My first cousin, who was just 2 months younger than I, died yesterday. Needless to say, this makes me very aware of my own mortality. I have to balance being prepared for death against living life to the fullest of my ability.

I guess what I am trying to say is that there comes a time in life when you stop thinking about tomorrow and just take it as it comes.

Here I am running up against 72 and feeling sort of surprised to be here so soon, time flies. I have sold my house and am relocating to a smaller one floor condo, someone else to do the yards and outside maintenance. Its a smaller two bedroom, room for company.

I downsized my possessions, keeping mostly books, art supplies, and art, and family photos. I'm planning on spending my time talking and walking with people I love, traveling a little, and exploring life spiritually with others.

I've always had allergic asthma but I found since moving out of my dusty, 93 year old house, that backed way down, an unexpected bonus giving me more energy and less down time.

Except for my Mom who died at 74 of emphysema, the women in my family have lived to be quite old, 85 to 101, most of them wheezy and arthritic but still on their feet. I think I can still buy green bananas, but who knows, so I try to resolve disagreements, tell my peeps I love them, and look for something good in each day. Our time is only a loan.

To me, the biggest change occurred when I actually started thinking of my life as having a finite end point. It was like suddenly being able to see the back door of the house from where I stood in the living room, or the place where the sidewalk ends up ahead.

I don't know how much time I have left, but I do factor the thought into my plans.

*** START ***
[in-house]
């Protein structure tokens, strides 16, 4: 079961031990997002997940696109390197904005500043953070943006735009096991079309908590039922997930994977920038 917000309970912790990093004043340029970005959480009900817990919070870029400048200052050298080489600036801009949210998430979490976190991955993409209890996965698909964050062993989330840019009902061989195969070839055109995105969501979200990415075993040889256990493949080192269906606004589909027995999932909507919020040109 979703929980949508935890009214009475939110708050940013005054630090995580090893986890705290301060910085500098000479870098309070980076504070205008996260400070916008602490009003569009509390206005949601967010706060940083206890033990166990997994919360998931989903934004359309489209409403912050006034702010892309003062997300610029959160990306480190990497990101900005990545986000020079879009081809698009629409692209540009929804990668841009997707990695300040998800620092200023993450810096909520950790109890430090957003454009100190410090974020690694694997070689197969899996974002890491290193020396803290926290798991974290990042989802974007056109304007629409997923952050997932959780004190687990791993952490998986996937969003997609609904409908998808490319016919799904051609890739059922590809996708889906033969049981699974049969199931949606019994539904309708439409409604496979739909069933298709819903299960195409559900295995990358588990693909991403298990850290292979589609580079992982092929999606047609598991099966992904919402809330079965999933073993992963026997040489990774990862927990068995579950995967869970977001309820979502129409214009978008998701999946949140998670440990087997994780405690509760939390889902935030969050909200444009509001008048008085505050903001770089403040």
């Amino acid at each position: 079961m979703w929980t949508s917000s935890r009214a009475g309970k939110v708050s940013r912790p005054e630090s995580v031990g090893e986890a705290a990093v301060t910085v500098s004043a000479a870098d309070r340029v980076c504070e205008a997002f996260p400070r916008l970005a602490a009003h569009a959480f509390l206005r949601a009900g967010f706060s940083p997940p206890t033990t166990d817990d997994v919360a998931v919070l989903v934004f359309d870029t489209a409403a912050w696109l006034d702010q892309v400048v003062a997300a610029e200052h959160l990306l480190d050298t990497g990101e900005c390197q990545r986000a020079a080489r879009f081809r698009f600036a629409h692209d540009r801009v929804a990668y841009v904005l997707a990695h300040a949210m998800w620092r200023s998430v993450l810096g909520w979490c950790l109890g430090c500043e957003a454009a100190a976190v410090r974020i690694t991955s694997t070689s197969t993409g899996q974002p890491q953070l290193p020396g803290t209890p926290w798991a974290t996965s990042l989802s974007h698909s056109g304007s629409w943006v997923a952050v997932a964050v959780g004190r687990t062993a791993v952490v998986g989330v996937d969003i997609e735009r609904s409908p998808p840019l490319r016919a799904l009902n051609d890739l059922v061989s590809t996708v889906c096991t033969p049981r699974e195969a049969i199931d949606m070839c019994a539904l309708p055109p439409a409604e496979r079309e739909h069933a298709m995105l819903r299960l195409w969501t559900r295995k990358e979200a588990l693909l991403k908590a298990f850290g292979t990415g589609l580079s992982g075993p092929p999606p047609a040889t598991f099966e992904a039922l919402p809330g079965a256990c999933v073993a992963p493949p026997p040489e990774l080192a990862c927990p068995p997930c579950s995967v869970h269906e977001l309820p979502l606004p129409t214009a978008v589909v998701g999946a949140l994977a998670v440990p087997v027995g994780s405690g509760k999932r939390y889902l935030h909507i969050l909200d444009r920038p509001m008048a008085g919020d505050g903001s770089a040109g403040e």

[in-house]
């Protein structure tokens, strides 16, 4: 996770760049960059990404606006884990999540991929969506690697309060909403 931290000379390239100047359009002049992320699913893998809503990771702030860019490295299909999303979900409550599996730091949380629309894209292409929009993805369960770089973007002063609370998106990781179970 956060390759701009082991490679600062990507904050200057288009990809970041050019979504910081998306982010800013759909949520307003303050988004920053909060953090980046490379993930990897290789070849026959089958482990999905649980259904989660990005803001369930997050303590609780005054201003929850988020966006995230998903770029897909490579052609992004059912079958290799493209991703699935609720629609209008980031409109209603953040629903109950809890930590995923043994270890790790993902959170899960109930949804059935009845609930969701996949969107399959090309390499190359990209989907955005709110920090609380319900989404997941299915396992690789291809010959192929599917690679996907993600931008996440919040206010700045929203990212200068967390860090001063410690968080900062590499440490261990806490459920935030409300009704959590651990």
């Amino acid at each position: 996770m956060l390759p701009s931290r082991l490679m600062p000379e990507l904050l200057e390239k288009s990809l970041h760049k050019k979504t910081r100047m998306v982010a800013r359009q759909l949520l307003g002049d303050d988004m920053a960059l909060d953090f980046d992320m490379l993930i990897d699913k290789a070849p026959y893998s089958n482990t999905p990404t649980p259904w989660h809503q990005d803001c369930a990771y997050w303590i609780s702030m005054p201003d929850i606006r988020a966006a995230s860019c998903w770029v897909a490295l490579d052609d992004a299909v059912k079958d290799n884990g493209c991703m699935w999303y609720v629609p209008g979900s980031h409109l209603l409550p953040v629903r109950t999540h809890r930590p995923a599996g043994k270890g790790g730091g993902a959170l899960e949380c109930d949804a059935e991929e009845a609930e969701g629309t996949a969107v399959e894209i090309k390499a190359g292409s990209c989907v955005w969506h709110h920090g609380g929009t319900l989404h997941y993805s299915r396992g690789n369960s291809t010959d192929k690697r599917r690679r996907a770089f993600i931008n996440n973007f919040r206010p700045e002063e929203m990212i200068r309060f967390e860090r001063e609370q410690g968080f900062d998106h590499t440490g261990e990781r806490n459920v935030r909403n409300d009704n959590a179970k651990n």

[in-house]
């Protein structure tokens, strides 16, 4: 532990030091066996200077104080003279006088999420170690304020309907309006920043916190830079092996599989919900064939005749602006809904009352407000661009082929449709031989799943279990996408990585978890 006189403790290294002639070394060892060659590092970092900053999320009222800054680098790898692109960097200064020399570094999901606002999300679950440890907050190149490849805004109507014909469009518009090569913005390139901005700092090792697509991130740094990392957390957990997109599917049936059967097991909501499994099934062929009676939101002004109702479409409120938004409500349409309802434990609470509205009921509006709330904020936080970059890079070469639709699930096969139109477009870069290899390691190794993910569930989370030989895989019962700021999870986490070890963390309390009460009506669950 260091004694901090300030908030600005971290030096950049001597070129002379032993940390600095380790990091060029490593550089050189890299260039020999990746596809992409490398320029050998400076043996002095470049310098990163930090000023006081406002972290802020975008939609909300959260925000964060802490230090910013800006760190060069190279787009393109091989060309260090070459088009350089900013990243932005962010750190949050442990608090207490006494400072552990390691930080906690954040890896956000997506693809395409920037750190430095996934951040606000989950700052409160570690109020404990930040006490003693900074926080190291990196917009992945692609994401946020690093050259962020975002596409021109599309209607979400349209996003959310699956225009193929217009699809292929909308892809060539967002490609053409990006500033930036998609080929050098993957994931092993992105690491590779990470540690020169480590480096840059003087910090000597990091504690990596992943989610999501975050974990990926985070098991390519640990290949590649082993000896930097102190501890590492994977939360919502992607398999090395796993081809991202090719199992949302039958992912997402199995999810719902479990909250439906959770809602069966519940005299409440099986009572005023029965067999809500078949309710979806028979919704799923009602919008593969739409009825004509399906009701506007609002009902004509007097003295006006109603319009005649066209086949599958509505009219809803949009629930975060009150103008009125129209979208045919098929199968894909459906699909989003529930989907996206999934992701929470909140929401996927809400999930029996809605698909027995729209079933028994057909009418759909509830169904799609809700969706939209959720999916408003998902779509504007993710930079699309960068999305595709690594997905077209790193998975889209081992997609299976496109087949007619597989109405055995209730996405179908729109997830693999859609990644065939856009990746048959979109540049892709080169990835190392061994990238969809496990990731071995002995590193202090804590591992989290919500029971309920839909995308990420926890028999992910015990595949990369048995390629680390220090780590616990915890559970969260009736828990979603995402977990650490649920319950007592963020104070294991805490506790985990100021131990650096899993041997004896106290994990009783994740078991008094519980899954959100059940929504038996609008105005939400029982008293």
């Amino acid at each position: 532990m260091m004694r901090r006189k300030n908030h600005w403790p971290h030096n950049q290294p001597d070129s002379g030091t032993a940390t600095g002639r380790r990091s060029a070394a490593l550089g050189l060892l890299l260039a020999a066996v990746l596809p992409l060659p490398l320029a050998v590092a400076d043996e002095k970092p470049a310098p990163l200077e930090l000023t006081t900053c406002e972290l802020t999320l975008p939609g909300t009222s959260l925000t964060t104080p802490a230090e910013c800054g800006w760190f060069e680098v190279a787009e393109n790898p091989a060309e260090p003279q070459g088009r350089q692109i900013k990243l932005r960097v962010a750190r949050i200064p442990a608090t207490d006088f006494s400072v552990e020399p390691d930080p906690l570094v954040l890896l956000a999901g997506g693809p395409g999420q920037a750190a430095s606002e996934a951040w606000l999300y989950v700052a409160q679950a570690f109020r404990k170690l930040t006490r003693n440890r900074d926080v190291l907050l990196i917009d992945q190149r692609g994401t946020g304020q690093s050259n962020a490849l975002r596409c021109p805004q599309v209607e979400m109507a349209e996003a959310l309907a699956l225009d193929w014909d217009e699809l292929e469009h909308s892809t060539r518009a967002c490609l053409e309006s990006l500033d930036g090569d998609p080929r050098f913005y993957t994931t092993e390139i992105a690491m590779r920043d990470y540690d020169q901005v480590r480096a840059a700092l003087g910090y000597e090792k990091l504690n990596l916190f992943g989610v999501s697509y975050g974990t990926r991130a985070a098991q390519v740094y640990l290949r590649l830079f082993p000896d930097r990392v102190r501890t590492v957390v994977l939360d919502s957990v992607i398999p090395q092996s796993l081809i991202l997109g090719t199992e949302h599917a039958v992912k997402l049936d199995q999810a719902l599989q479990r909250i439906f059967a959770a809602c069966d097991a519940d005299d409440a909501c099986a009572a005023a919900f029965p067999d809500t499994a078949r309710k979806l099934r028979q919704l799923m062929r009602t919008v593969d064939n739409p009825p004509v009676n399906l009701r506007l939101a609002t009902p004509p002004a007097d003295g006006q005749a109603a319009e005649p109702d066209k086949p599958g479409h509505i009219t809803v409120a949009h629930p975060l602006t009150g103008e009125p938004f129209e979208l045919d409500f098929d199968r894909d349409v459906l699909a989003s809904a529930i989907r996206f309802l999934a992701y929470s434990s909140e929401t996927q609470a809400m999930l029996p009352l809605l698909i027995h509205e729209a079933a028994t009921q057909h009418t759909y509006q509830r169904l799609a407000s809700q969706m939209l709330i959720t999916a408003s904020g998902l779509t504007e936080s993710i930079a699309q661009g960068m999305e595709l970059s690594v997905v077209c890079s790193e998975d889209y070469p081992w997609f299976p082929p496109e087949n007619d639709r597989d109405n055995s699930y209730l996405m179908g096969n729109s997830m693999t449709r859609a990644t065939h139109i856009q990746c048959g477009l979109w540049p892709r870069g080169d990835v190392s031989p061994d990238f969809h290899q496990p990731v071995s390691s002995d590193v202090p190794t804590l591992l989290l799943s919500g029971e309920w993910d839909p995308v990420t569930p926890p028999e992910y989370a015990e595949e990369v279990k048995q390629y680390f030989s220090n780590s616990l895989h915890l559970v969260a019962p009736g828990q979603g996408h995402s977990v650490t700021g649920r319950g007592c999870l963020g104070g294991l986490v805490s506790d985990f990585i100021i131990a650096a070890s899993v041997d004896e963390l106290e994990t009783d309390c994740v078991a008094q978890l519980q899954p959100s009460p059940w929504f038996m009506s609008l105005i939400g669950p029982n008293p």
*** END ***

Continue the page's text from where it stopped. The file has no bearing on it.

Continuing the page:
How appropriate to read your thought on the day we hear of Nelson Mandela's death, Ronni. If there was ever a model for a life well lived, he was it. I read a quote from him this morning that made me smile: "I'm not a saint. Unless you think a saint is a sinner who keeps on trying." What more can any of us do?

Thank you so much for your thoughts today. I am 'only' 67, but for years I have been trying to figure out how to live my life's end (whether it be a few more days, years or decades). You've been a great help in the couple years I've been following this site. Most recently, with the birth of my first grandchild, I have been anxious about just how long I will be in his life. But I also want to just live my own life. Living on 1/3 what I used to earn means I probably will not travel very far, but even the thought that I'll never see my favorite place on earth again (Venice, Italy), is Ok. I can read about it, see it on film, look at my photos, write about it. That's a good life, even at its end. Plus, I live in San Francisco, and one of my sons and one of my brothers lives here too.

Hi Ronni,